The "Worldwide Exchange" crew discusses some of the morning's top attention-grabbing headlines, including an op-ed piece written by Peggy Noonan for the Wall Street Journal titled "Trump was a spark, not the fire," and a Financial Times article by Gillian Tett called, " How to Trump-proof your portfolio." » Read More
This is a live blog of CNBC's "Speaker's Corner" hosted in New York City where the group, Occupy Wall Street has set up camp.
CNBC's Bertha Coombs discusses the day's activity in the commodities markets and looks at where oil and precious metals are likely headed tomorrow.
Raising taxes without fixing the U.S. debt problem is "like throwing good money after bad," House Majority Leader Eric Cantor told CNBC Monday.
France and Germany make a promise, and China sends a warning - it's time for your FX Fix.
The increasingly difficult economic environment for young people is the biggest challenge developed economies face today, a senior trader told CNBC.com.
In a grim sign of the enduring nature of the economic slump, household income declined more in the two years after the recession ended than it did during the recession itself, new research has found, reports the NYT.
Discussing whether banks should be worried if the "Occupy Wall Street" protests gain support from President Obama, with Alex Sanchez, Florida Bankers Assosciaton president and Gary Weiss, former portfolio and Businessweek writer.
Ten years ago today, in response to the enormous tragedy of September 11, 2001, the United States invaded Afghanistan. So began the long road of endless war, endless suffering, endless spending, and endless death.
The ECB is not a fiscal agency of the European Union, says Alan Greenspan, former chairman of the Federal Reserve. "Jean Claude-Trichet may be French, but he acts like a German." Greenspan also weighs in on the US economy.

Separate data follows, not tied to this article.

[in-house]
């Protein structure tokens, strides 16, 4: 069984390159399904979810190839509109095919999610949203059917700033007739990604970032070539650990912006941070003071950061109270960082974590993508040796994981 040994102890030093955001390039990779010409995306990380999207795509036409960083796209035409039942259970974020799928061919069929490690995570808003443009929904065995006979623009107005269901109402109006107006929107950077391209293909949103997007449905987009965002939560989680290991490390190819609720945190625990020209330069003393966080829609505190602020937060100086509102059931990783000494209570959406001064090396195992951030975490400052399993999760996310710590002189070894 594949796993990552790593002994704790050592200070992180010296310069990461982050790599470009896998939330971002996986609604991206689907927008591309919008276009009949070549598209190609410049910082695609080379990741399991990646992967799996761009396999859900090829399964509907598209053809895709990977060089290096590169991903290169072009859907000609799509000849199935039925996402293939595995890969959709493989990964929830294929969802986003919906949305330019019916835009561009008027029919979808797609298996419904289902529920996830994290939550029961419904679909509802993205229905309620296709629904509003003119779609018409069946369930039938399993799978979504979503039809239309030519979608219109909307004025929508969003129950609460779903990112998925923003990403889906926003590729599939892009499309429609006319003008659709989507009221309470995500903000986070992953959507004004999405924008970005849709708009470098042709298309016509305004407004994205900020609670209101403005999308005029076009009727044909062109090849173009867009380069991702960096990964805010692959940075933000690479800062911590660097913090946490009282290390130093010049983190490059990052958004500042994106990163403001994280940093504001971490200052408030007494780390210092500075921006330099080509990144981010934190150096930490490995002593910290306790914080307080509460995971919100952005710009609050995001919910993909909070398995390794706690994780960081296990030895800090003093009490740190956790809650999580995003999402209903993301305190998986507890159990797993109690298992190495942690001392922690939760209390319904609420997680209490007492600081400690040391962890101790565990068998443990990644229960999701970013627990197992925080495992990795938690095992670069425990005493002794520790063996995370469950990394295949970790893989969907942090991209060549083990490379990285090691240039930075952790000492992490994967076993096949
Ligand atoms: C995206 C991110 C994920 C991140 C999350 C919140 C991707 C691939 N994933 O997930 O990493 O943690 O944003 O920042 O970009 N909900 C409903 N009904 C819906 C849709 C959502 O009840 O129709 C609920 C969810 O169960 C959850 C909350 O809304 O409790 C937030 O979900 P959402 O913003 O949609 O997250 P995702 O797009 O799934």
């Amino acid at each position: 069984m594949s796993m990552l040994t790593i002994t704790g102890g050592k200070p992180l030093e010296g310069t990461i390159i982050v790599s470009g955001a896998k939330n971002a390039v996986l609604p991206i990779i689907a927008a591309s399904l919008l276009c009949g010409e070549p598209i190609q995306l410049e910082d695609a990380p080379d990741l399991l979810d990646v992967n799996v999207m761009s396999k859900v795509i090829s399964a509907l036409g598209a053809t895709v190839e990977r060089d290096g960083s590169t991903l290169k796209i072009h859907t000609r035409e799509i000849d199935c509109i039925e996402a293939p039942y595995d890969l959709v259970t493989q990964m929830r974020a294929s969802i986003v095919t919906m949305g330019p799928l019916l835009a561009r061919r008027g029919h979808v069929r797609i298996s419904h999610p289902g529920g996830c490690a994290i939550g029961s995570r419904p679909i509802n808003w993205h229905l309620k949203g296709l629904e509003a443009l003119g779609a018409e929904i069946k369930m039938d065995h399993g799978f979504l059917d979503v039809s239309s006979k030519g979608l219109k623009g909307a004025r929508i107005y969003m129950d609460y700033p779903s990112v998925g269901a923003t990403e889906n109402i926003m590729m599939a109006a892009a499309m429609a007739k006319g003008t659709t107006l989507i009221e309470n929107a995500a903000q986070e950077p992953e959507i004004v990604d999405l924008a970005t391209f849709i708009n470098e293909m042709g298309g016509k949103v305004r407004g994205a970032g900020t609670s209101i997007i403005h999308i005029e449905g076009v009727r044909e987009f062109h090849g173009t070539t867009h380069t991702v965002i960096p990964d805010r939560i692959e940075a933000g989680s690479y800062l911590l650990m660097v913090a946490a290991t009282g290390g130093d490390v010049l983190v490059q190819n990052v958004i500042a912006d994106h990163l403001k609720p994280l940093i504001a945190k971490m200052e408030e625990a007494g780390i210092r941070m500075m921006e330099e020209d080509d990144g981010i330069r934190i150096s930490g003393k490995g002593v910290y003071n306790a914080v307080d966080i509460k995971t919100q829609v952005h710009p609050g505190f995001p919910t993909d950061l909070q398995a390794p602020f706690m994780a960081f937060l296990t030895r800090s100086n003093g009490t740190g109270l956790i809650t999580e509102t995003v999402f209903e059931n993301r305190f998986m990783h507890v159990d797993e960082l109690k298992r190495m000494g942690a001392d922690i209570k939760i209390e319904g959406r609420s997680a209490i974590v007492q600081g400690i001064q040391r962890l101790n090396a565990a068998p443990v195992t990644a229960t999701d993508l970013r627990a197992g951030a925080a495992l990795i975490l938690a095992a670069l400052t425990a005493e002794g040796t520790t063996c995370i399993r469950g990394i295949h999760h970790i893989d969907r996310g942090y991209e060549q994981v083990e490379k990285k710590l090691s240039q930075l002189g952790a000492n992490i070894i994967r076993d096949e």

The insurer is happy with the exposure it has to indebted euro zone member states and is confident that European leaders will find solutions to the de debt crisis, Aviva CEO Andrew Moss told CNBC Friday.
The euro zone will need political unification to save the euro, Alan Greenspan, former chairman of the US Federal Reserve, wrote in an opinion piece in the Financial Times.
Herman Cain, republican presidential candidate, defends his decision to enter the race for the White House, and provides insight on what makes him stand out from his political rivals.
CNBC's Courtney Reagan has the story on the Wall Street protests developing swiftly around the globe.
It must be quite interesting be in Mr. Wen Jiabao’s shoes at the moment. The Premier of the globe’s second largest economy is living in a world that seems to be on the brink of a recession due to sovereign debt crisis in Europe and lack of recovery in the US.
Europe’s top banking regulator has started to re-examine the strength of the region’s banks, modelling a big writedown of all peripheral eurozone sovereign debt, reported the FT.
The UK’s central bank, the Bank of England, is expected to hold interest rates at their current level of 0.5 percent on Thursday as the global economic crisis appeared to worsen and the International Monetary Fund warned that a second global recession could not be ruled out.
A report from the state treasurer says the Golden State's debt burden is up to 7.8 percent, more than double what it was eight years ago. According to the report, each Californian owes $2,542 this year for state debt, more than twice the national median of $1,066. It could be worse.
The British Prime Minister David Cameron defended the coalition government’s austerity plans on Wednesday telling delegates at the Conservative party’s annual conference in Manchester: “Our plan is right, and our plan will work.”
Michael Lewis, acclaimed author of "Moneyball", "The Big Short", "The Blind Side", "The New, New Thing" and the iconic "Liar's Poker" is now out with his latest book, "Boomerang: Travels in the New Third World" - an illuminating look at the global financial meltdown.
There is a reason the Occupy Wall Street movement has taken root so quickly and spread far and wide so rapidly – people are fed up. We are sick of shouldering the burden of an economic crisis caused by a few. We are tired of watching the wealthiest 1% receive tax cuts, while the rest of us face job cuts, pay cuts and cuts in vital services. And we are ready to do something about it.